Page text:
Well Child Checkup Checklist: My Parenting Nemesis

My family doesn’t have a great track record with pediatricians.There’s a slim chance it’s because we are weird vegan hippies who trust nature over medicine and we have yet to find a pediatrician who knows the first thing about nutrition. (Like Fiona’s first doctor who honestly didn’t know what foods had iron in them, other than fortified baby cereal.) When we go for a well child checkup and my answers are not on their little checklist, they get so confused. Like “I may need to refer you to a specialist because you’re not giving your toddler whole milk” kind of confused.

Well-Pediatrician Checkup Checklist

Is it crazy to want a doctor who is at least smarter than me? Can I give them a checklist that they have to complete to my satisfaction before I’ll let them assess my child? Nothing too crazy, just something like:

  • Have you ever heard of an alternative diet?
  • Are there nutrients in foods other than meat, eggs, dairy, and fortified baby foods?
  • Do you think everyone who does not eat the Standard American Diet is evil/an idiot?
  • Are children actually robots?

Sounds easy, but half of the pediatricians we’ve seen would fail that test by the second question. Granted, for the first couple years of Fiona’s life, we were seeing a pediatrician named Durleane who worked out of a Thai fusion food truck*. But I don’t see how that’s relevant.

Well-Child Checkup ChecklistThe checkup checklist parents have to complete at well child visits is my nemesis. How am I supposed to know such detailed info without advanced notice - and how are these things relevant?!

Then there’s that confounded checkup checklist they make you answer at each well-child visit. Hello, can I perhaps study for this test before you put me on the spot with such bizarre questions? My most common responses are “How would I know that?” and “Why would I have thought to try something that specific?” But every time I get an answer “wrong”, the test administrator gets so lost, and it looks like they’re going to need to call for reinforcements because I don’t know if my child can crawl the length of 10 standard sidewalk squares.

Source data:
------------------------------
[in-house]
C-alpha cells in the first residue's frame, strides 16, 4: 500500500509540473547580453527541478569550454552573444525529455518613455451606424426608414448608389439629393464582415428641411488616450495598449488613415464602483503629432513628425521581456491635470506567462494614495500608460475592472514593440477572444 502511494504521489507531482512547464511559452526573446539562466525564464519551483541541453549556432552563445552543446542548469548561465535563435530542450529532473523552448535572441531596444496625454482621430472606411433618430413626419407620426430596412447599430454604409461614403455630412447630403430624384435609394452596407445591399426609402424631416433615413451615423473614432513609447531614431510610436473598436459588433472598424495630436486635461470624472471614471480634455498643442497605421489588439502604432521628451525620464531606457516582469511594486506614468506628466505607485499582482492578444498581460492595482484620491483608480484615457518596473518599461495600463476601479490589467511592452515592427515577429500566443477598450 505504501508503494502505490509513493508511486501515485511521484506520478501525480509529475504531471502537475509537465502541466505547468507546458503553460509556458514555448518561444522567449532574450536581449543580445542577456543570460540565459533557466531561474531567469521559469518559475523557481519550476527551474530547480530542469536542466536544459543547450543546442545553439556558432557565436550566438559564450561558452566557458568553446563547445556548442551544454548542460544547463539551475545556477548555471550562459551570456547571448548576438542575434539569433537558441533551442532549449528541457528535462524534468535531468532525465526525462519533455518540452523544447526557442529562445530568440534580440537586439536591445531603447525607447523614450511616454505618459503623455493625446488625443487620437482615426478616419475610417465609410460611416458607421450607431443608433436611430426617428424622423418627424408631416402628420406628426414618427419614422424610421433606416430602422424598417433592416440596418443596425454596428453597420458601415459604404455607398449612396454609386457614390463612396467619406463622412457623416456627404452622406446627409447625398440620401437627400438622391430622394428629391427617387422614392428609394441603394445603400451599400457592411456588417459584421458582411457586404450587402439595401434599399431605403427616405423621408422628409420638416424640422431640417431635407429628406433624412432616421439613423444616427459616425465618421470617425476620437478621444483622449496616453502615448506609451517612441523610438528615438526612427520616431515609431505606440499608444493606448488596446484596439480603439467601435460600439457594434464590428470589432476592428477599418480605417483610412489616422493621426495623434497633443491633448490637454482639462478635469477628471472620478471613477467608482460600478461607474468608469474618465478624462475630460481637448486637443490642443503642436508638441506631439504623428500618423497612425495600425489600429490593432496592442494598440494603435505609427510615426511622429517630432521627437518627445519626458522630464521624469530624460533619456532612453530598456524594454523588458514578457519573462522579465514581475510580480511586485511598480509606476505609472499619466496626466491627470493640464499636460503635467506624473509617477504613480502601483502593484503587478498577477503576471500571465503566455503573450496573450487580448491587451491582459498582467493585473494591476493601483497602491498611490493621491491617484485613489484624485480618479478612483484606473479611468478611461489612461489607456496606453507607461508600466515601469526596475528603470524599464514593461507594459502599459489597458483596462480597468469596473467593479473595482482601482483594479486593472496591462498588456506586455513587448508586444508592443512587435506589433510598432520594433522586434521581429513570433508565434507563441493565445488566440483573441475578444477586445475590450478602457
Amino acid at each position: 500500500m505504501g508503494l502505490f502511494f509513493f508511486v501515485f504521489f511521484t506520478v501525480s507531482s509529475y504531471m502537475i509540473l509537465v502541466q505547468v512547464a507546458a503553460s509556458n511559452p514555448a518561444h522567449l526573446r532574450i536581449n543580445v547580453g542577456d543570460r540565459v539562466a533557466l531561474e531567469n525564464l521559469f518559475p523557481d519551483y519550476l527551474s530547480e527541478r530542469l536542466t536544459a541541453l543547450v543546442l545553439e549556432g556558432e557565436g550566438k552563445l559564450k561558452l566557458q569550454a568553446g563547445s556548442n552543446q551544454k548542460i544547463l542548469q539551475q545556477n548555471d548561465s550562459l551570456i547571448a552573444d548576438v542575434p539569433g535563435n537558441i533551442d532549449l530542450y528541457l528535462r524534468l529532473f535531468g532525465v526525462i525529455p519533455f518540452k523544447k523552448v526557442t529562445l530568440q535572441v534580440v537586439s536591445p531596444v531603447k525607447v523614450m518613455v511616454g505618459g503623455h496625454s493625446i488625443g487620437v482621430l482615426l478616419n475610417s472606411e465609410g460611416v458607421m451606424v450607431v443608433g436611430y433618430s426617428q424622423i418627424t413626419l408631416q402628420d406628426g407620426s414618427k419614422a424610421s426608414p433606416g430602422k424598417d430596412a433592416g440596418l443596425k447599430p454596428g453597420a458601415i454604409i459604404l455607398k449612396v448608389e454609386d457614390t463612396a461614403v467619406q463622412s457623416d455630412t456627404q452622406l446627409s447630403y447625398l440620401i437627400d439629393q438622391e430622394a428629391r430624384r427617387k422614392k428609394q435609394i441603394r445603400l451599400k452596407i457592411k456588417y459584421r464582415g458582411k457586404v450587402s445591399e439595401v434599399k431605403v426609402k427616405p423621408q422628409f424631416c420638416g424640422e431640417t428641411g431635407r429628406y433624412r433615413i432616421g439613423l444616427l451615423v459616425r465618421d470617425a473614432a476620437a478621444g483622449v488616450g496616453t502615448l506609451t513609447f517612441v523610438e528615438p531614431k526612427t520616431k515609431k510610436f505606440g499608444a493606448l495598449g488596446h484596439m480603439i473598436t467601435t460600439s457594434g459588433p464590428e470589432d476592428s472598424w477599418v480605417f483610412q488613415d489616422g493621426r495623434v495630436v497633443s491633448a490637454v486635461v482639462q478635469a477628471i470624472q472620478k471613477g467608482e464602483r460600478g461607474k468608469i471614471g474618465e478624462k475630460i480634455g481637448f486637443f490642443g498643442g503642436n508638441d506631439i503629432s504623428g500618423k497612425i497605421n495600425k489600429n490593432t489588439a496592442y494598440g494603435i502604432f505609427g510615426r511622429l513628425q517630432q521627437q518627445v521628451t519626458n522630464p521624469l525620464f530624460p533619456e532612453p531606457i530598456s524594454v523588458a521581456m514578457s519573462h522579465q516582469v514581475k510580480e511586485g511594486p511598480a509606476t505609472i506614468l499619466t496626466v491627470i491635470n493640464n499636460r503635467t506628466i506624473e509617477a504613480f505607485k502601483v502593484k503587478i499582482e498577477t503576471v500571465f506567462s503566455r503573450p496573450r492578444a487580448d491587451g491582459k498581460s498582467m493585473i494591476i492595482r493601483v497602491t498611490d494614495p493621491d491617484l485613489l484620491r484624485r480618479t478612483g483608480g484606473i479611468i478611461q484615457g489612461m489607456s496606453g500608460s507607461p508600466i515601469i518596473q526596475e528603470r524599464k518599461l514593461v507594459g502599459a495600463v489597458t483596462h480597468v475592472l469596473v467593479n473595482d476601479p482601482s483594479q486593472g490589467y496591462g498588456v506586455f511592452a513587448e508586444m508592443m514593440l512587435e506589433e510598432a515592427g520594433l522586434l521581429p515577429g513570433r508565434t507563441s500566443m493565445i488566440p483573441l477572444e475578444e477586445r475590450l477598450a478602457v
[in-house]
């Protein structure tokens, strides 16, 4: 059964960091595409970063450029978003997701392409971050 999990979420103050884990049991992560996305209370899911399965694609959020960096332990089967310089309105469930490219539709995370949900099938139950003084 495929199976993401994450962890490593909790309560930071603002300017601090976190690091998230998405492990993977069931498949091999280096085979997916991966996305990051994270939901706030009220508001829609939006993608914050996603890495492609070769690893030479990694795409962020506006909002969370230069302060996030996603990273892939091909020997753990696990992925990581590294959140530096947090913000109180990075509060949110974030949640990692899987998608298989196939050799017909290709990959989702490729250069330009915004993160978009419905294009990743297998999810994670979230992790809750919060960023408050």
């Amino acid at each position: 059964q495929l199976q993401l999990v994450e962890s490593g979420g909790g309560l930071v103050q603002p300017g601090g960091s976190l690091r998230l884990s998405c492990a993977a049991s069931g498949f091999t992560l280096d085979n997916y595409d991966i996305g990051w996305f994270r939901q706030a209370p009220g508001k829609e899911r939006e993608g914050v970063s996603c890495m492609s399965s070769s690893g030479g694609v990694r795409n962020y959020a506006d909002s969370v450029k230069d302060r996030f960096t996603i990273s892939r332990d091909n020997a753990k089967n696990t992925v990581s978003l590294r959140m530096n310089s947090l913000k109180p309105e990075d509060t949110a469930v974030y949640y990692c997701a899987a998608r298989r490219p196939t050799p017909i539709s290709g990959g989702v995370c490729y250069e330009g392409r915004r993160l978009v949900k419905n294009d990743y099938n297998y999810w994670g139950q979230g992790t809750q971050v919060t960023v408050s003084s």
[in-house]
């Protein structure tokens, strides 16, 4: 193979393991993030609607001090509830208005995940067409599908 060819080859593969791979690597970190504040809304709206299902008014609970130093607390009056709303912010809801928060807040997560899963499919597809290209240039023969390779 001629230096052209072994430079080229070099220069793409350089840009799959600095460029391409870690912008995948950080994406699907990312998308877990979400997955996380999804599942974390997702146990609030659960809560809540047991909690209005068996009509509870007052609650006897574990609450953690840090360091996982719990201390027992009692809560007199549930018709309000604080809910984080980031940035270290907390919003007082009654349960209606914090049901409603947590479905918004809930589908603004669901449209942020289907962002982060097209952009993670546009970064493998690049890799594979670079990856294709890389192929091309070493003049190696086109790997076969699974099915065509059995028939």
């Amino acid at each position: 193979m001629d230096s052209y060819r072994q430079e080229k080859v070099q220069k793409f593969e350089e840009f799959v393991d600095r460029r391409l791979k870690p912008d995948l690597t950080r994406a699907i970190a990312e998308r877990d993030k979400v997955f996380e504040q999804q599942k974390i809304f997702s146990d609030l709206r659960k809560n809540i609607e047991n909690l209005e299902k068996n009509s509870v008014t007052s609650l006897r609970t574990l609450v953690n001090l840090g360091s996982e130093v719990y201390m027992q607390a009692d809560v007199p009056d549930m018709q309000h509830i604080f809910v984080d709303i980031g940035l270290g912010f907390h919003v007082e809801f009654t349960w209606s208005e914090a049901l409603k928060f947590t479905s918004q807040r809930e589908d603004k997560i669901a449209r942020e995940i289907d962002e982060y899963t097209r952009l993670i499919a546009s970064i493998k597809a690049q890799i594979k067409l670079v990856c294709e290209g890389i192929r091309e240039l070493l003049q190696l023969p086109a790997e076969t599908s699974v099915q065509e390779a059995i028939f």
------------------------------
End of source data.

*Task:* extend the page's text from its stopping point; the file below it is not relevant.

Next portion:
What the heck are these questions?! My best guess is that “doctors” are sending our test results to an alien ship, to help the extraterrestrials determine who to spare when they invade. But you didn’t hear that from me. (We may also be conspiracy theorists. So what?)

I mean, I’d like to know what these things have to do with my child’s development:

6 months
  • Does your child show an interest in woven materials?
  • Can he/she pull two handfuls of hair at one time or is the pulling staggered?
  • Does he/she recognize at least 18 words?
1 year
  • Can your child identify at least 32 animals?
  • Does he/she know the politically correct terms for service personnel or does he/she refer to all as policemen/mailmen/firemen/etc.?
  • Is he/she able to tie the belt on a bath robe?
2 years
  • Can your child draw the symbol of the deathly hallows?
  • If you balance on one foot while microwaving a bowl of soup, can he/she imitate you?
  • Can he/she walk across bumpy terrain with a full, open cup in his/her hand without spilling more than 15% of the contents?
3 years
  • Does your child know the proper Latin name for at least eight species of shrub?
  • Can he/she discern between management-level employees and sales associates in stores?
  • Does he/she show a preference for Buffalo or Madras plaid?
  • Can he/she make the “live long and prosper” sign without assistance?

This is as far as we’ve gotten. Hopefully the checkup checklist gets a little more sensible with age. Although now that I’ve done some research, I can see that they don’t. But at least I can prepare for the tests a little better, since there are cheat sheets online.

Do these checklists catch you off guard every time, too, or is it just me? Am I a terrible parent for not knowing all the answers? Durleane did not prepare us for what it would be like to have a real doctor.


*This is totally a joke, but Fiona’s first pediatrician was a joke, too. She really was surprised when I mentioned iron is naturally occurring in foods like raisins, beans, and leafy greens.

About The Author


Mom to two little ones who are way cuter than they have any right to be. Locavore, bibliophile, ambivert. Lover of architecture, the desert, and raisins. Caffeine free. Probably hangry right now.
I wrote about desert landscaping and urban water conservation in my former life.